Mar 31, 2020, 11:49 AM
The US Embassy in Banjul last Thursday 20th September 2012 hosted a welcome reception for its new Ambassador to the Gambia Edward Ned Alford at the Coco Ocean Spa and Resort in Bijilo.
The ceremony brought together senior government officials including cabinet ministers, foreign diplomats, National Assembly Members, embassy staff among others.
Speaking at the reception, the minister of Foreign Affairs, Dr Momodou Tangara, said the accreditation of Ambassador Edward Ned Alford as the new ambassador extraordinary and plenipotentiary of the US to The Gambia marks an important watershed in the history of diplomatic relations between the two countries.
“Your assumption of duty in The Gambia, which is considered as oasis of peace and stability in a troubled and volatile world, coincided with the government’s drive to make a quantum leap through our development blueprint of Vision 2020, which is aimed at transforming our country into a modern, viable and vibrant nation,” he stated.
According to Dr Tangara, Ambassador Alford’s assumption of duty as the twentieth ambassador of US to the Gambia since 1965, is against the backdrop of emerging challenges in the search for peace and security in the West African sub-region and the world.
The challenges, he added, are numerous, but there are opportunities to be exploited, calling on the new US Ambassador to engage in meaningful dialogue with the Government.
“Our world, which should be a global village, is now plagued by racial and religious prejudice, inequality and intolerance. More than ever before, there is the need to use diplomacy to dispel rising intolerance and tension that threatens world peace,” he stated.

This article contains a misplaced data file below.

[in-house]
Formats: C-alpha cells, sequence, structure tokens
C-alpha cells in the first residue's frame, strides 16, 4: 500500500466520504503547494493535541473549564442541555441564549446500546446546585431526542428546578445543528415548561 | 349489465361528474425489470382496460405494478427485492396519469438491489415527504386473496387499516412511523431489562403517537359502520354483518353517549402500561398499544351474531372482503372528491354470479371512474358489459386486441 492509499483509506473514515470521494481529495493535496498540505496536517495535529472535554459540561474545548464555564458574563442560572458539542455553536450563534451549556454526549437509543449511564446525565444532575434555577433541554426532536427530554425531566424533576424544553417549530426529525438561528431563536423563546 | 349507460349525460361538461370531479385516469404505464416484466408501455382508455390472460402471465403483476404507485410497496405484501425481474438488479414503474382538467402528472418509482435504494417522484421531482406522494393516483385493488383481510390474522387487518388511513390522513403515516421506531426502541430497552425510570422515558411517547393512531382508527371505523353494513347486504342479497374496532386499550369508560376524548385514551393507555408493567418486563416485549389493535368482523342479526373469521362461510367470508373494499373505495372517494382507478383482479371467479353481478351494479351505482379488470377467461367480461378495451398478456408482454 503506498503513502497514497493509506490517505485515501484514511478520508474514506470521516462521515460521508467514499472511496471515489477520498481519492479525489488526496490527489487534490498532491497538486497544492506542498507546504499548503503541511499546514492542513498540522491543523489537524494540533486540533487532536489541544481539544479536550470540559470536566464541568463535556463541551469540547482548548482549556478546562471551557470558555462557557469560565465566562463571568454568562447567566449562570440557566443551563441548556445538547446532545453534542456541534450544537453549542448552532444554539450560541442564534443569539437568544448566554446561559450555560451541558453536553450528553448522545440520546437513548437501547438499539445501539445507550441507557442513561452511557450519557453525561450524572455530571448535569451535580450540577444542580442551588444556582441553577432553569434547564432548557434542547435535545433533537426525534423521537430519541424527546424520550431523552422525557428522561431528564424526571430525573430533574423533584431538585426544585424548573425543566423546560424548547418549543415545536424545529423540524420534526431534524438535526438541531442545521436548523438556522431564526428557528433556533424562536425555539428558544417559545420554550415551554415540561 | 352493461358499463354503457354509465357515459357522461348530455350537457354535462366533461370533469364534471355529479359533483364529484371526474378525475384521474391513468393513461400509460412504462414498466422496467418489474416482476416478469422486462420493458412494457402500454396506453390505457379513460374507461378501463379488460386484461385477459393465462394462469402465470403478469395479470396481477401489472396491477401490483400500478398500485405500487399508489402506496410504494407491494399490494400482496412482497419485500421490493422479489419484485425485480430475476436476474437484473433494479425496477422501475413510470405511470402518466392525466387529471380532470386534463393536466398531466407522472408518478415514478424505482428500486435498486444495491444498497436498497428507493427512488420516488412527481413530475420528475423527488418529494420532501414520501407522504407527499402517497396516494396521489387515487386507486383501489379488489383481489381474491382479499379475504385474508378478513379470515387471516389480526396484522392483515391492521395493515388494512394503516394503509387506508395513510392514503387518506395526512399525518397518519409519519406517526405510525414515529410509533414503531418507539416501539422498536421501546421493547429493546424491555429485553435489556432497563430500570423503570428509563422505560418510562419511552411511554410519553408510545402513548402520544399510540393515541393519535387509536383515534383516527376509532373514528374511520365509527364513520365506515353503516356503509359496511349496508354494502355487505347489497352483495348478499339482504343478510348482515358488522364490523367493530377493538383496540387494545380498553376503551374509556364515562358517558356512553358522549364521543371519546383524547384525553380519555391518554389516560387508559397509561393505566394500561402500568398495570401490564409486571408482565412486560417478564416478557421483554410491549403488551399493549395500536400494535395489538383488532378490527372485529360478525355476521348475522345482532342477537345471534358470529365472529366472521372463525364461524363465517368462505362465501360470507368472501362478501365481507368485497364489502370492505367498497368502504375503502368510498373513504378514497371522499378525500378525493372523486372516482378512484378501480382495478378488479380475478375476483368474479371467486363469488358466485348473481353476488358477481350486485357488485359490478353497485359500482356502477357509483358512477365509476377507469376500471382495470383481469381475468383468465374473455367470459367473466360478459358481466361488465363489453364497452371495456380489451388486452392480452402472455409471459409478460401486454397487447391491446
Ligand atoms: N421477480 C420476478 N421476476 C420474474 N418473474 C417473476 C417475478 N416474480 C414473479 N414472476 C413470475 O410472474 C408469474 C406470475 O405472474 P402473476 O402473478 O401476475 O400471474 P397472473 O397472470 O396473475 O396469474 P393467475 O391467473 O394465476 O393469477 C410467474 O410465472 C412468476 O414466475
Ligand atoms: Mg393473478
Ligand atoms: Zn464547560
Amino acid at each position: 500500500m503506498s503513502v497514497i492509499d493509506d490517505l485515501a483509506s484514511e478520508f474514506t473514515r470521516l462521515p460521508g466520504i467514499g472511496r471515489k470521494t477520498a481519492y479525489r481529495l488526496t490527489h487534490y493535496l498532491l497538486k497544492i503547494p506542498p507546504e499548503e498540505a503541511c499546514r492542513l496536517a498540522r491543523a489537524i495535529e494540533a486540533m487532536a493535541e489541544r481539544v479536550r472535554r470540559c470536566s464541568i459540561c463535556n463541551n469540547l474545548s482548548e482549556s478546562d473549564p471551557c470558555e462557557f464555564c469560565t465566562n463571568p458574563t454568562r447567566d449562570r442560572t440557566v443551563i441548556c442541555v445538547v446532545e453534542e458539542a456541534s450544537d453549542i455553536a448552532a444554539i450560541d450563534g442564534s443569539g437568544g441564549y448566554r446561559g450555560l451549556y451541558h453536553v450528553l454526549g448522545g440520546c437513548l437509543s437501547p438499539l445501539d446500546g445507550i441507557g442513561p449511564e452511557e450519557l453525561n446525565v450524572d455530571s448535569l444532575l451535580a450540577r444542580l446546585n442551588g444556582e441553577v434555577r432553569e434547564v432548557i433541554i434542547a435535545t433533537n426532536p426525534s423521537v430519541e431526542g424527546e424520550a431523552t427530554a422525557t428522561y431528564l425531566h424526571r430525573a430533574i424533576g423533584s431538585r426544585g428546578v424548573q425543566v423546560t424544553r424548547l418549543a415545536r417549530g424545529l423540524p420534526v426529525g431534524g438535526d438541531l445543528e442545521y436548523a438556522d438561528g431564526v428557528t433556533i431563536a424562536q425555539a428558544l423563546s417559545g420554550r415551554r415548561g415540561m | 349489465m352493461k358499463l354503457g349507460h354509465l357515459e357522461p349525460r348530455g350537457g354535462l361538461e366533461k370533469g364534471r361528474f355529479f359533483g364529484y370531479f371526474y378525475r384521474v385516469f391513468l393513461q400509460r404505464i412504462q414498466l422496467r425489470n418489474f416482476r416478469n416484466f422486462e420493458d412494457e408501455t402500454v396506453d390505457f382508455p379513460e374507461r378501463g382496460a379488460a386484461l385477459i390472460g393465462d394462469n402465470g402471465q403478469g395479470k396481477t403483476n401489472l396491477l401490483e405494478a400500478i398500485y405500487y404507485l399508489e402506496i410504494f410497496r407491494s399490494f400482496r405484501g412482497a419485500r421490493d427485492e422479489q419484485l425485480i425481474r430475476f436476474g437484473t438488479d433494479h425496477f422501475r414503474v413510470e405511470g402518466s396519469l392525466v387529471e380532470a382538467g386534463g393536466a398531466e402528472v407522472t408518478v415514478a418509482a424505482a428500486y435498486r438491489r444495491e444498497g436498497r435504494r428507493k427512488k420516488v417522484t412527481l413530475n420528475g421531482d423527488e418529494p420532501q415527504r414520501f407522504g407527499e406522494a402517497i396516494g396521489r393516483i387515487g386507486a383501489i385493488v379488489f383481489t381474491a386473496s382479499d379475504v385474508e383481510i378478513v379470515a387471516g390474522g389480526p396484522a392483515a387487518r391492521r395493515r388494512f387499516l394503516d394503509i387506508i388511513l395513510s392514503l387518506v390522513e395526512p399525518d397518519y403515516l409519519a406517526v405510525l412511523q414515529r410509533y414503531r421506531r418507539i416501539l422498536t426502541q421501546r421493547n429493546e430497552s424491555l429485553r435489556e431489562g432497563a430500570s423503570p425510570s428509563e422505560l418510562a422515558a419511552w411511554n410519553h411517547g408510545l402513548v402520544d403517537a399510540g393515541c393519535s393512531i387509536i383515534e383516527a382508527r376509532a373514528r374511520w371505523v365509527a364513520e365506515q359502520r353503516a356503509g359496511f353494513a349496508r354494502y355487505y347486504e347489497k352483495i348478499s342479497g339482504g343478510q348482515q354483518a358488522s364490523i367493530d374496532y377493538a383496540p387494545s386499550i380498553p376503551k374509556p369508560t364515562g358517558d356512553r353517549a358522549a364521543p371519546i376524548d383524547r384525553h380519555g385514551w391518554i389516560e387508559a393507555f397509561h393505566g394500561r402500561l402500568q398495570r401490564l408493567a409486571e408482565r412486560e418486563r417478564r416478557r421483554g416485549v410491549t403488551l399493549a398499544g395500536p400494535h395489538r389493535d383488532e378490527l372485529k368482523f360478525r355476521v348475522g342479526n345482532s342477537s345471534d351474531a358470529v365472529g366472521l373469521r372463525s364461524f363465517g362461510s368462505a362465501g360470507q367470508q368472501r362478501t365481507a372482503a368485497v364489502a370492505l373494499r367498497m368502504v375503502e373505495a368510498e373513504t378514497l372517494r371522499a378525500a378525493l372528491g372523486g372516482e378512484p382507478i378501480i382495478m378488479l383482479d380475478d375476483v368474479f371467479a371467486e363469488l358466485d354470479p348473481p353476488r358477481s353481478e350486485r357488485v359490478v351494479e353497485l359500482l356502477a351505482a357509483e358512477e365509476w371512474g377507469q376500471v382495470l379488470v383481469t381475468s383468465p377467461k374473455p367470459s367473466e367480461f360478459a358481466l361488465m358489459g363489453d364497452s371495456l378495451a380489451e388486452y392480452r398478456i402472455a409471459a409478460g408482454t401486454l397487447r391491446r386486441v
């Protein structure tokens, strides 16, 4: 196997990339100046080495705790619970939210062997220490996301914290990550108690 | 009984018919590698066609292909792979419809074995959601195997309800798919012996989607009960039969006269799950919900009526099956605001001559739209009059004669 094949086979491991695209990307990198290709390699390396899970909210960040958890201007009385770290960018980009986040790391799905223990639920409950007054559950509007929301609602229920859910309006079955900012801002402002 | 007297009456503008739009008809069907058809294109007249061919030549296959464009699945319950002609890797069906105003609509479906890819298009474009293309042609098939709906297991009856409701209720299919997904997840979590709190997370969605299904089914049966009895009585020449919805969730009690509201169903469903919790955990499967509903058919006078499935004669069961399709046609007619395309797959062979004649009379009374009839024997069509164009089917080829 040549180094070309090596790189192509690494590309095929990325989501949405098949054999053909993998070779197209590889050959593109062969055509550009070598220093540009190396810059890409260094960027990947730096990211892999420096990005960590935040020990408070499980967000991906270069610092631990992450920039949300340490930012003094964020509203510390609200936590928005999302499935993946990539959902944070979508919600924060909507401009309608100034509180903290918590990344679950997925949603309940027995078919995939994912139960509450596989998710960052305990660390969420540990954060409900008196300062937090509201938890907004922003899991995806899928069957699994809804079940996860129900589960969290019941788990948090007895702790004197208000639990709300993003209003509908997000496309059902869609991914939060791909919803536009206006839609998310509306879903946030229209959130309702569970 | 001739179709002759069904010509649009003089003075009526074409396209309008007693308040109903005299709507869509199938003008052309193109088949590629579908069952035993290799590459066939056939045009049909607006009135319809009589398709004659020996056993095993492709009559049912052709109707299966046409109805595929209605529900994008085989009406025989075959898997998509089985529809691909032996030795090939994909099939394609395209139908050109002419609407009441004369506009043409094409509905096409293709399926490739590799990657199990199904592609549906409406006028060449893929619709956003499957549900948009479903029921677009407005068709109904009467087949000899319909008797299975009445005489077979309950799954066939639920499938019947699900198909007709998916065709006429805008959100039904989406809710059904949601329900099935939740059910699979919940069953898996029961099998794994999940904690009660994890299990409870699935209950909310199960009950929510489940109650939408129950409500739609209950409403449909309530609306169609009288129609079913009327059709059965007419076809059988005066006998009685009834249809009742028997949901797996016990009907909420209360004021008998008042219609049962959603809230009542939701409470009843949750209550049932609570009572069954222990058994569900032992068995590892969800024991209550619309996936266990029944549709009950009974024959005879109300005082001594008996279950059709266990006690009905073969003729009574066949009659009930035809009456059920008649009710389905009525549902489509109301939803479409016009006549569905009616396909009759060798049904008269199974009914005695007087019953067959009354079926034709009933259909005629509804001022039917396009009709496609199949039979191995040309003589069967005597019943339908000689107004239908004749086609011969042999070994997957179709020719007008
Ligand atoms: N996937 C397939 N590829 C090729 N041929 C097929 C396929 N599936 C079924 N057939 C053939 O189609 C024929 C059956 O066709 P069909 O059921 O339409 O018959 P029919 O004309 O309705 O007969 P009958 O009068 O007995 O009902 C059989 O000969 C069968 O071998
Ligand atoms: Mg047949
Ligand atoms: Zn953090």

As diplomats, he went on, it is our role to safeguard individual freedom everywhere, but it is also our duty to ensure that the exercise of our rights is done with the highest sense of care and responsibility.
“We should always make sure that the actions and reactions of our citizens are in line with accepted norms of mutual recognition and respect for the rights of others,” Minister Tangara told the gathering.
Highlighting some of contributions of the American Embassy to the Gambia’s development agenda, Dr Tangara revealed that the Embassy has many ongoing projects, helping in education and vocational training, and assisting in building structures for good governance.
“The Gambia and the United States share common values, notably, the love for peace and freedom, and the belief that all our citizens should be given equal opportunity to grow and achieve, each according to his or her ability,” he said, adding that it is in the common interest of Banjul and Washington to further consolidate their cooperation.
Ambassador Edward Ned Alford said although he have spent nine years working in Africa, this is his first assignment in West Africa.
“I have heard the highest praise of Gambians and of The Gambia from colleagues who have served here, and I have already begun to experience your wonderful country,” Ambassador Alford said, adding that he have been especially impressed by the Gambian model of interfaith relations.
“Respect, tolerance and goodwill between religions and between peoples are the hallmarks of The Gambia and this is eloquent testimony of the strength of Gambian culture,” he stated.
While expressing his readiness to work diligently to further develop the good relations between Banjul and Washington, Ambassador Alford said the ties that bind us are strong and growing.
“Many Americans consider The Gambia to be their ancestral home. Alex Hailey’s description of the birth of his ancestor, Kunta Kinte, has become iconic in American culture,” he stated.
Lauding the long-standing friendship between President Yahya Jammeh and American civil-rights legend Reverend Jesse Jackson, the top US diplomat described last week as historic, as President Jammeh took a bold step and released two Gambian-American prisoners, Amadou Janneh and Tamsir Jasseh.
The US diplomat also lauded President Jammeh’s support for a United Nations investigation into the disappearance of Chief Ebrima Manneh and the death of Deyda Hydara, two prominent Gambian journalists.
“We need to keep things in perspective, however, and focus on the wonderful story that The Gambia has to tell – of improvements in health care and education in particular,” Ambassador Alford stated.
He lauded the efforts of the Gambian government to educate the next generation, and noted the great progress in providing education to young women.